“But many schools — especially in Wards 7 and 8, the swaths of the city with the highest concentrations of poverty — have struggled with enrollment in recent years. Teachers have said they feel hamstrung, with declining enrollment leaving them with less funding and inadequate resources to serve their students and attract new ones.

Smaller schools are more expensive to operate and, with the opening of new campuses in the traditional public and charter sectors, the city has an increasing number of campuses with many vacant seats. A total of 38 high schools educate nearly 20,000 students in the traditional and charter sectors.”

The reality of underutilized traditional school school buildings, while nothing new, should at this point in our city’s efforts at public school reform drive a complete rethinking of the actual number of DCPS schools that are truly needed, how consolidation could lead to improved academic achievement for students, and which buildings could be turned over to the charter sector that desperately needs them.

Spending more money is easy. Realigning resources to match student needs is much more challenging. We have heard time and time again that parents do not care if a school is a regular one or a charter. They just want a quality education for their children. We have also listened as people across this town have called for coordination of resources between DCPS and charters.

Now is the time for real leadership.

Testimony of Scott Pearson, executive director of DC PCSB, regarding the Public School Transparency Amendment Act of 2019

Yesterday, Scott Pearson, executive director of the DC Public Charter School Board, testified before the D.C. Council’s Committee of the Whole and the Committee on Education as part of a public hearing on the Public School Transparency Amendment Act of 2019 and Public Charter School Closure Amendment Act of 2019. I am reprinting his remarks today with commentary to follow in future posts.

Chairman Mendelson, Chairman Grosso, Councilmember Allen and councilmembers, thank you for inviting me to speak today on the issues of transparency and accountability for our city’s public charter schools. I am Scott Pearson, Executive Director of the Public Charter School Board.

The Public School Transparency Amendment Act would require public charter schools to be subject to the DC Open Meetings Act, the Freedom of Information Act, and several other requirements.

As I testified in June on another piece of legislation, we support the requirement that board meetings of public charter schools be made public when discussing expansion, budgets, or closure. We believe that there need to be a few closed session exemptions to account for areas where public charter schools as independent 501(c)(3)’s are different from government entities. This includes exemptions for information concerning individual students or staff or matters that would materially affect their competitive position in relation to other schools. By adding clarity to the law, it will benefit both the school’s boards, families, and staff.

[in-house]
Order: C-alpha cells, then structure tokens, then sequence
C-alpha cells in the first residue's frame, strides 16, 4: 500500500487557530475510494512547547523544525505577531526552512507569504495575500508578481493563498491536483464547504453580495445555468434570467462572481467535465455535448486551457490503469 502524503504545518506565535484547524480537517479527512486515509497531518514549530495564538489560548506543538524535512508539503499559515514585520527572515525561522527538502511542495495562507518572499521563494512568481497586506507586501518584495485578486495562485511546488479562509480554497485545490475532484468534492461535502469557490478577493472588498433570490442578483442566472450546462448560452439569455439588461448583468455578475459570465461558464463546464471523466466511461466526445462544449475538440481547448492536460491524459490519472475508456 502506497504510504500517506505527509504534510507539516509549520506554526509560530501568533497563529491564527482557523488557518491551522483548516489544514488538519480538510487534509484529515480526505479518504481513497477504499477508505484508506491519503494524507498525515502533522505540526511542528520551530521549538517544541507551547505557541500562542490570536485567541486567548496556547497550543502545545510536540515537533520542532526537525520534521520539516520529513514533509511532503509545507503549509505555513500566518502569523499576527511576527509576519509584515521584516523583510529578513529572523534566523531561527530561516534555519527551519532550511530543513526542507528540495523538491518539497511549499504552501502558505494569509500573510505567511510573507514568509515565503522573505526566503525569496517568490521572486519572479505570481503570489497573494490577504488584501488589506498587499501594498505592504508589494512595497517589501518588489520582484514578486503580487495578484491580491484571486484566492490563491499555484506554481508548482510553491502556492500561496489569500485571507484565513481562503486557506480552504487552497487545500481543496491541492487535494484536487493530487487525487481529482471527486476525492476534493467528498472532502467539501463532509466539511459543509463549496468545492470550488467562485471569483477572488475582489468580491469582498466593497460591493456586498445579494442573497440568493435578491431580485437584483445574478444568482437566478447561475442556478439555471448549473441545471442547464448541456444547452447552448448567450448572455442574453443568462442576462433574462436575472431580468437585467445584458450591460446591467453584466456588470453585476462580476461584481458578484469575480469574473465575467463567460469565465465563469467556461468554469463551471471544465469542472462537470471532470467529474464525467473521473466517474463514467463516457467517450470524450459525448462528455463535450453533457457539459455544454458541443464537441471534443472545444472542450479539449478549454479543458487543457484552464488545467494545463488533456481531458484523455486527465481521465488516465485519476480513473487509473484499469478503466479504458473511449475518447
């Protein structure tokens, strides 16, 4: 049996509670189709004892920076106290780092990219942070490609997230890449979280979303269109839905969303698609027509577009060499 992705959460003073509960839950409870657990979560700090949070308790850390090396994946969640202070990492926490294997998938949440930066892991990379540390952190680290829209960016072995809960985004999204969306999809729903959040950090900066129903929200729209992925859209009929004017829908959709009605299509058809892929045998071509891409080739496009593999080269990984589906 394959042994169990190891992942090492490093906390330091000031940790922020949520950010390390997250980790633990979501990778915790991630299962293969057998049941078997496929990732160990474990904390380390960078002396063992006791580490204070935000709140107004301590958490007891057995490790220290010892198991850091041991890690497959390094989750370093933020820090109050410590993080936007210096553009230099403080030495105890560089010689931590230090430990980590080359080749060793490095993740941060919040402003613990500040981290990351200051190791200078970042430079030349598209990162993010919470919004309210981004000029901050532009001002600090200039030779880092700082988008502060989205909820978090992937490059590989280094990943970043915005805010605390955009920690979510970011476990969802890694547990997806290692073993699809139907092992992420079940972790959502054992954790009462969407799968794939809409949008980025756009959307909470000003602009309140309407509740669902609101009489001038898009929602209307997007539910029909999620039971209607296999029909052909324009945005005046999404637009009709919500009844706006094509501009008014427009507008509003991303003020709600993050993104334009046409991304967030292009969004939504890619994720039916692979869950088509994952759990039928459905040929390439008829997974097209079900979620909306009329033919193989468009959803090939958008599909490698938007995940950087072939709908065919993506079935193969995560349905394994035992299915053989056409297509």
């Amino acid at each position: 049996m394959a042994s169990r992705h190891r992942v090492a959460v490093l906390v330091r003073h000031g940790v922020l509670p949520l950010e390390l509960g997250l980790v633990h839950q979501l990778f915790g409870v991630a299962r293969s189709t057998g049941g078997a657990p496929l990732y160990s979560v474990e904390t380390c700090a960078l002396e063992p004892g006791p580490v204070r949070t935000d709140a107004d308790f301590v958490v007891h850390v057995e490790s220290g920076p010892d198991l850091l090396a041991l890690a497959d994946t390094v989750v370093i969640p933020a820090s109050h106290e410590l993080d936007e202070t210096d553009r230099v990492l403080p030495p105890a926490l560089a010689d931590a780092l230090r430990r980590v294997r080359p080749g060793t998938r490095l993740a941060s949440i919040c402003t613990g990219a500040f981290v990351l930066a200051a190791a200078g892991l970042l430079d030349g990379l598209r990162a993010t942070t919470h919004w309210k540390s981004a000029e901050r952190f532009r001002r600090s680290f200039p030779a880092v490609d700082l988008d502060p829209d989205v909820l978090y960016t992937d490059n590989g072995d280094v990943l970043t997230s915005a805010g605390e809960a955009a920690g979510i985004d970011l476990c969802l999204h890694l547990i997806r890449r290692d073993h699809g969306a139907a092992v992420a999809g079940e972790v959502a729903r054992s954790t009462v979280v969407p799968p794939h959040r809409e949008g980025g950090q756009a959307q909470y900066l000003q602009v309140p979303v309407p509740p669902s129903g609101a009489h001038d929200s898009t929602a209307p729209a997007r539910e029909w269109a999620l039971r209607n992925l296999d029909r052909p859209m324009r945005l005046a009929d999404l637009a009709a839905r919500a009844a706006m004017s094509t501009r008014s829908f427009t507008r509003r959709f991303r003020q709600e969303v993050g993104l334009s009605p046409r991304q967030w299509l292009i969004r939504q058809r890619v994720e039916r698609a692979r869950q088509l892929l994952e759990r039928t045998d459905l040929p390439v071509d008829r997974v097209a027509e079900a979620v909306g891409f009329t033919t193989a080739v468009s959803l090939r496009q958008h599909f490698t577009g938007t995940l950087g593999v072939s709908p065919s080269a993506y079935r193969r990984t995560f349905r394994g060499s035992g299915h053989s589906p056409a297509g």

To me, transparency is an essential part of the public charter school concept. It goes hand in hand with flexibility and accountability.

The question for me is not whether charter schools should be open and transparent. The question is what is the best way to achieve this end. Our primary goal is that our schools ensure students perform well academically. We have worked for years at the Public Charter School Board to make more information available to the public in the smartest way possible.

• When it comes to how public charter schools spend their money, every public charter school is subject to an annual audit by a third party certified public accountant approved by a committee of the Public Charter School Board, the OCFO, and OSSE. Those audits are published on our website, along with schools’ IRS tax returns and their annual budgets. Each is verified and accessible to anyone who wants to take a look. In addition, we require schools to break down their expenditures into four categories – occupancy, personnel, student support, and administration — so that school expenditures can be compared with each other on an apples to apples basis. This report is released to the public through our Financial Analysis Report.